Rules and Gameplay
The Singapore track offers more of the same F1 goodness. There are glorious straights and tricky corners to navigate – including the three-stop Carlton Millenia and three wicked corners in quick succession (Suntec, Crossroads and City Hall), immediately after a tempting 26-space long stretch. You’ll want to get up to a high gear to scream down there, but not so fast to risk overshooting or you’ll land in hot water, having to slam on the brakes.
Singapore offers the warm, familiar, fuzzy feels you get with good ol’ regular Formula D. You could whip this board out to those that have experienced the base game and not need to explain anything.
Flip the board over to The Docks, however, and this is where you’ll find some additional rules that mix things up a notch. This isn’t a traditional race; this is a dash around the docks, so the track is something of a meandering series of circuits. Technically it’s one long route consisting of three ‘loops’, each of them ‘starting’ by crossing through the same giant square section of track (the ‘Central Hub’ segment, clocking in at 19 spaces wide by 11 long). This offers not only varying strategy, but fantastic potential for mid-race carnage, too.
Players can play a classic F1 start (cars on a grid, positioned in a slight staggered alignment behind each other). This grid is at the top of the Central Hub. Follow the first ‘loop’ around and you’ll arrive back at the Central Hub, but at its base. Drive through it and into the second ‘loop’ and you’ll arrive at the hub once again, but now in the middle. Carry on through and complete the third and final ‘loop’ and you’ll end up top, back at the start/finish line.
However, there is another option: an 'In-Line' start. Instead of being behind each other in a horizontal line (since you look at the track from a bird’s eye view), up to 10 cars start in a vertical line, on the right-hand side of the Central Hub. And, if you’re going for a three-lap race, players can pick which order they wish to complete the laps – meaning they can and will get in each other's way as they attempt to cross up to 19 lanes (legally, via one long diagonal line) at once!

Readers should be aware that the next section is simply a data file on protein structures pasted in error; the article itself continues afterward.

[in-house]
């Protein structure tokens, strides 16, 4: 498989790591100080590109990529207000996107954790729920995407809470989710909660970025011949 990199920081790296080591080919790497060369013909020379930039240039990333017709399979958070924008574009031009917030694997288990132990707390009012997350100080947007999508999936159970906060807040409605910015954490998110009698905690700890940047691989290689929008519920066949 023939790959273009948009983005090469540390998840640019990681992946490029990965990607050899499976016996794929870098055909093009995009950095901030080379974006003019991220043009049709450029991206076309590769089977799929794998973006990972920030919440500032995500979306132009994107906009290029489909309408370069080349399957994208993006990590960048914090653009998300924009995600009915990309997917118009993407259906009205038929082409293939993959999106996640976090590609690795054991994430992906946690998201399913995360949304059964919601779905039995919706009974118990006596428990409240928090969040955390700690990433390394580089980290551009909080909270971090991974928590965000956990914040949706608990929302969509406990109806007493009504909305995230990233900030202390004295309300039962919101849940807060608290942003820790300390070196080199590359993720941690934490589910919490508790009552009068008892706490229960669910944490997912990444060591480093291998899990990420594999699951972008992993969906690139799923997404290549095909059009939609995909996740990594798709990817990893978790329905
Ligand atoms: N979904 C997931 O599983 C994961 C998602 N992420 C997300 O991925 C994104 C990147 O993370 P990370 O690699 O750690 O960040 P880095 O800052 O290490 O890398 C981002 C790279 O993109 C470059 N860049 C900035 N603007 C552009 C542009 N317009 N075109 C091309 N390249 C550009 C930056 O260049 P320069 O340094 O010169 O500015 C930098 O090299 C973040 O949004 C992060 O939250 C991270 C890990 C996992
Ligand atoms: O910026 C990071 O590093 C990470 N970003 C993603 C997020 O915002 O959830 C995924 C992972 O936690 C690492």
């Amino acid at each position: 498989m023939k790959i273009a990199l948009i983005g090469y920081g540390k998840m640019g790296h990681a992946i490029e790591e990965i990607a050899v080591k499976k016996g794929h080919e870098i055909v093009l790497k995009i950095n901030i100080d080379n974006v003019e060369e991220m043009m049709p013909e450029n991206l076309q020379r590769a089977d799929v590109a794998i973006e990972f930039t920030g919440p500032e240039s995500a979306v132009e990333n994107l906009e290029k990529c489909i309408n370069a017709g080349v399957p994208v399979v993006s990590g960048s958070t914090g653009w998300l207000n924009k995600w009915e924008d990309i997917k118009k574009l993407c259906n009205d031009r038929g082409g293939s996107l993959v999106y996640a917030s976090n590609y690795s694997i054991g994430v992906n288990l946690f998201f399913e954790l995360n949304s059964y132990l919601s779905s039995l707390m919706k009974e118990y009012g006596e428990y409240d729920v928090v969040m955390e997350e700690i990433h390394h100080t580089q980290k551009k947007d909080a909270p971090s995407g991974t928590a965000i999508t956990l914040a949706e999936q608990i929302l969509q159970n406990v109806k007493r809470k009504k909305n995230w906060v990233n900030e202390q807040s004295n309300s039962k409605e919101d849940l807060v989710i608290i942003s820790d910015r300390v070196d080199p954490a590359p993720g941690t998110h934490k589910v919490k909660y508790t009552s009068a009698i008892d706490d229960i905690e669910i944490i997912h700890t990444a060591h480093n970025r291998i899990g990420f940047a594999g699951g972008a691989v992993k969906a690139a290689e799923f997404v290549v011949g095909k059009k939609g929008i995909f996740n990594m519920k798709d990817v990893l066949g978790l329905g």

Usual rules apply to the Central Hub: players cannot ‘zig-zag’ across lanes in attempt to slow themselves down, except when avoiding an obstacle such as another vehicle, or perhaps damage that has been left on the track due to an earlier collision. Of course, since collisions have the potential to occur here – especially if there are 10 cars on the track at once! – it becomes even more of a hazardous section since you’ll have to drive across it three times.
The pit lanes can only be reached in a specific location (in an abandoned warehouse at the end of ‘loop three’ – it spits you back out into the Central Hub). Therefore, if players want to push their cars to the limit and then take a tactical pit-stop to ‘fix’ their depleted wear points, they’ll need to think about completing loop three earlier in the race, to benefit from a much-needed kiss of life from the mechanics.